A momentous day in the modern history of the Orange Institution was recalled yesterday – exactly one year on from Prince Charles’ memorable visit to Sloan’s House.
To mark the anniversary, a professional video production of the Royal visitor’s tour of the Museum of Orange Heritage in Loughgall was aired for the first time at the outreach facility.
The video showcase will be made available on a permanent basis to members of the public visiting the Co Armagh museum and the Order’s headquarters in Belfast.
Among those in attendance at the special showing were the Grand Master of the Grand Orange Lodge of Ireland, Edward Stevenson, and the County Grand Master of Co Armagh Grand Lodge, Denis Watson.
During his visit to the birthplace of Orangeism last May, Prince Charles entered the original parlour where the first warrants were signed in 1795, marking the formation of the Orange Institution.
As well as learning more about the early development of Orangeism, he was shown key artefacts from the period of the Glorious Revolution. These included a pair of King William III’s riding gauntlets and a letter penned by the sovereign prior to his arrival in Ireland in 1690, ahead of the Battle of the Boyne.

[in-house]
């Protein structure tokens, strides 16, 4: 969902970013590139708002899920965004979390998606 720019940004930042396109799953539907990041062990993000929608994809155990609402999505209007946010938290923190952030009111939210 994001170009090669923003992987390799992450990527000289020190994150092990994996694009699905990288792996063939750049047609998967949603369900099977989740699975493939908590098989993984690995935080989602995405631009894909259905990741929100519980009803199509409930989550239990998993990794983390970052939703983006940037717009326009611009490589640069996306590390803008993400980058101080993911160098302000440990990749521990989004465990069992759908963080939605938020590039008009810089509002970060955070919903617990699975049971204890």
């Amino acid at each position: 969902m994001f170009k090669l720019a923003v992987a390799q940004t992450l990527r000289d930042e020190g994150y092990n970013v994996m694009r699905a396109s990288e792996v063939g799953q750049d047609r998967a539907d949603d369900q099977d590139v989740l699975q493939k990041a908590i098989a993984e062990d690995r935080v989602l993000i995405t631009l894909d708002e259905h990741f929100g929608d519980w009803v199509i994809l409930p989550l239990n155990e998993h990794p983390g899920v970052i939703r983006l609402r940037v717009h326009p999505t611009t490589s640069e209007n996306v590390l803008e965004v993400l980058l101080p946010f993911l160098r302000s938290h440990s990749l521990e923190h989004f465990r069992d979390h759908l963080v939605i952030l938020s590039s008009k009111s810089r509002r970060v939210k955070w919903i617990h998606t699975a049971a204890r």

Prince Charles also viewed the adjoining memorial garden, which remembers members of the Institution in Co Armagh who were killed during the Troubles. Charles then planted an apple tree in the garden of remembrance.
Mr Stevenson reflected on the Royal visit as a “truly unforgettable occasion” and a day “fit for a king”.
The grand master said: “No-one who was present a year ago at Loughgall will ever forget the uplifting experience of being in the company of His Royal Highness The Prince of Wales.
“Prince Charles and the Royal family, as we know, are held in the highest of esteem in this part of the United Kingdom – none more so than within the Orange fraternity – who proudly regard ourselves as among the most loyal subjects.
“And so in this regard, the symbolism of the Prince visiting the birthplace of Orangeism cannot be underestimated.”
Mr Stevenson encouraged others to follow in the footsteps of royalty and learn more about the Orange tradition, and so “increase understanding of our cultural heritage”.
He added: “Our short video production offers a wonderful snapshot of the proceedings, capturing the colour and atmosphere of the event. It will serve as a permanent reminder of the significance of the day, and the identity of the museum’s most high-profile visitor.”